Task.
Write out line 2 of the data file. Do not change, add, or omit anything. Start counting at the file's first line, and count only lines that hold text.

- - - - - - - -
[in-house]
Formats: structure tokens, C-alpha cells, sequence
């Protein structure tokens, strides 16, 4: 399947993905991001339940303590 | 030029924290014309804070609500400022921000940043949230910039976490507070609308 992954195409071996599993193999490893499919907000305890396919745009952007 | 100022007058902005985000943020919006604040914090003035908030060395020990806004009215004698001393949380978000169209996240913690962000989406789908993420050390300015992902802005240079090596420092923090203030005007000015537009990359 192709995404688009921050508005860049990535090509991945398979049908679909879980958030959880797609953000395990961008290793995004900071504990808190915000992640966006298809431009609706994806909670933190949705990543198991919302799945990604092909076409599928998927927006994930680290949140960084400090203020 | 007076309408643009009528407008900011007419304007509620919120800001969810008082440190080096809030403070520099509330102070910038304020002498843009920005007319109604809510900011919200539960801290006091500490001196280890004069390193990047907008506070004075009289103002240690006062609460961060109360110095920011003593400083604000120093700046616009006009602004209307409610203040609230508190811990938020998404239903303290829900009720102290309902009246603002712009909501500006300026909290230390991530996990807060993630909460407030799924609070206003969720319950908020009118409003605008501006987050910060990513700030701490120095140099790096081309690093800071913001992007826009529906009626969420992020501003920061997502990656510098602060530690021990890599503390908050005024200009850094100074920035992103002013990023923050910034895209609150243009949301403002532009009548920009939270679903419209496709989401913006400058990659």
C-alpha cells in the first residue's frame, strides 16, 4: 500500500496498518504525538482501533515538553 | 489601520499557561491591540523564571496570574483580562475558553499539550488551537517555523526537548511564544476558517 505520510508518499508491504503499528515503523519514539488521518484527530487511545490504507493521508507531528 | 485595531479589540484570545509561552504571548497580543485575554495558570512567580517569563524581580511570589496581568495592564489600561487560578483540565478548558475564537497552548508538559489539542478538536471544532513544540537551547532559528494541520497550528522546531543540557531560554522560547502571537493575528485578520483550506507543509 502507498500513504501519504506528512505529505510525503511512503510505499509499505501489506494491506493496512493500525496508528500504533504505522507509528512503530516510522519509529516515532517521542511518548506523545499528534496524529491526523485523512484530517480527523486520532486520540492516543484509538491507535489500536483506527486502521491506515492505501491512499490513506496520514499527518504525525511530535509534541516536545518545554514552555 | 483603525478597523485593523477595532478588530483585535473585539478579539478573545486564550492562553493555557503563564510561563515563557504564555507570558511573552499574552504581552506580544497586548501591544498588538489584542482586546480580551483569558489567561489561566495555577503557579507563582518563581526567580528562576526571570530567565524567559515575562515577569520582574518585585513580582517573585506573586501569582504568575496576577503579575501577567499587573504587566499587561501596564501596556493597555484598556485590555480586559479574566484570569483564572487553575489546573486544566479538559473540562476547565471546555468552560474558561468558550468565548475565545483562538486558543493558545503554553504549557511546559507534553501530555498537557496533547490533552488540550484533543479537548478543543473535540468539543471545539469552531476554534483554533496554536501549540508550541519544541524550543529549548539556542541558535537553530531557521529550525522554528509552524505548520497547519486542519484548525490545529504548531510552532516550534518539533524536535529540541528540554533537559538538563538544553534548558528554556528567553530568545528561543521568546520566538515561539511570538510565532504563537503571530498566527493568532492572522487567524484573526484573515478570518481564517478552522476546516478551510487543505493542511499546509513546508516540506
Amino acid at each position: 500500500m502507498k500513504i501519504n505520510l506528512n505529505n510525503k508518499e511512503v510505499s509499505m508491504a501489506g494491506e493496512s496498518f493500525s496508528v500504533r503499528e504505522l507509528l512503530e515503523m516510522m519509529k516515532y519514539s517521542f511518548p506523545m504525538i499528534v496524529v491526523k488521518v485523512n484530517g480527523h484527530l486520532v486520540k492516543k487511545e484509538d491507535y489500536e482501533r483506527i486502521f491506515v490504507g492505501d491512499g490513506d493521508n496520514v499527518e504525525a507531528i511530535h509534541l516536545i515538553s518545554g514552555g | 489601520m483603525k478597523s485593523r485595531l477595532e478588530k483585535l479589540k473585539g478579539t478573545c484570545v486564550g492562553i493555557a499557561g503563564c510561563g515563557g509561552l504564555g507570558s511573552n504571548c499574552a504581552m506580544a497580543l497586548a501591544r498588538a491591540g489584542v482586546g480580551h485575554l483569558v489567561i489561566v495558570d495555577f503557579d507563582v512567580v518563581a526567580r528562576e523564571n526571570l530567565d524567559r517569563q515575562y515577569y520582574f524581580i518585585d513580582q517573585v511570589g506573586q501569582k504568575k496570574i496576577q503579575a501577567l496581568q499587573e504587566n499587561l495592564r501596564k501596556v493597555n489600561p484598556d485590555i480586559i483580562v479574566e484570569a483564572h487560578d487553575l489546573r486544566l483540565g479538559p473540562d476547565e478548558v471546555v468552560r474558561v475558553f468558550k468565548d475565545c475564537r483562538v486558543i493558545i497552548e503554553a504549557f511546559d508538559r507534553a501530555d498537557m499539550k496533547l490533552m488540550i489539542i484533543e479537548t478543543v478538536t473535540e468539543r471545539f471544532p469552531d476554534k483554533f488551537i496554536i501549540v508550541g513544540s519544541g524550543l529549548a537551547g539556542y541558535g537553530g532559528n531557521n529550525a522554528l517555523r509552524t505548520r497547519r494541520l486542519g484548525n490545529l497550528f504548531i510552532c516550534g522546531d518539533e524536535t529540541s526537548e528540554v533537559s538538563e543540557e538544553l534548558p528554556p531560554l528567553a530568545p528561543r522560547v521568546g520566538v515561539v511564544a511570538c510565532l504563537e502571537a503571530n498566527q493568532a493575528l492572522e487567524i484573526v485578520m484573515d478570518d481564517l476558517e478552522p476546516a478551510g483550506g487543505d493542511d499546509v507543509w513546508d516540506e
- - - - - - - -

Formats: structure tokens, C-alpha cells, sequence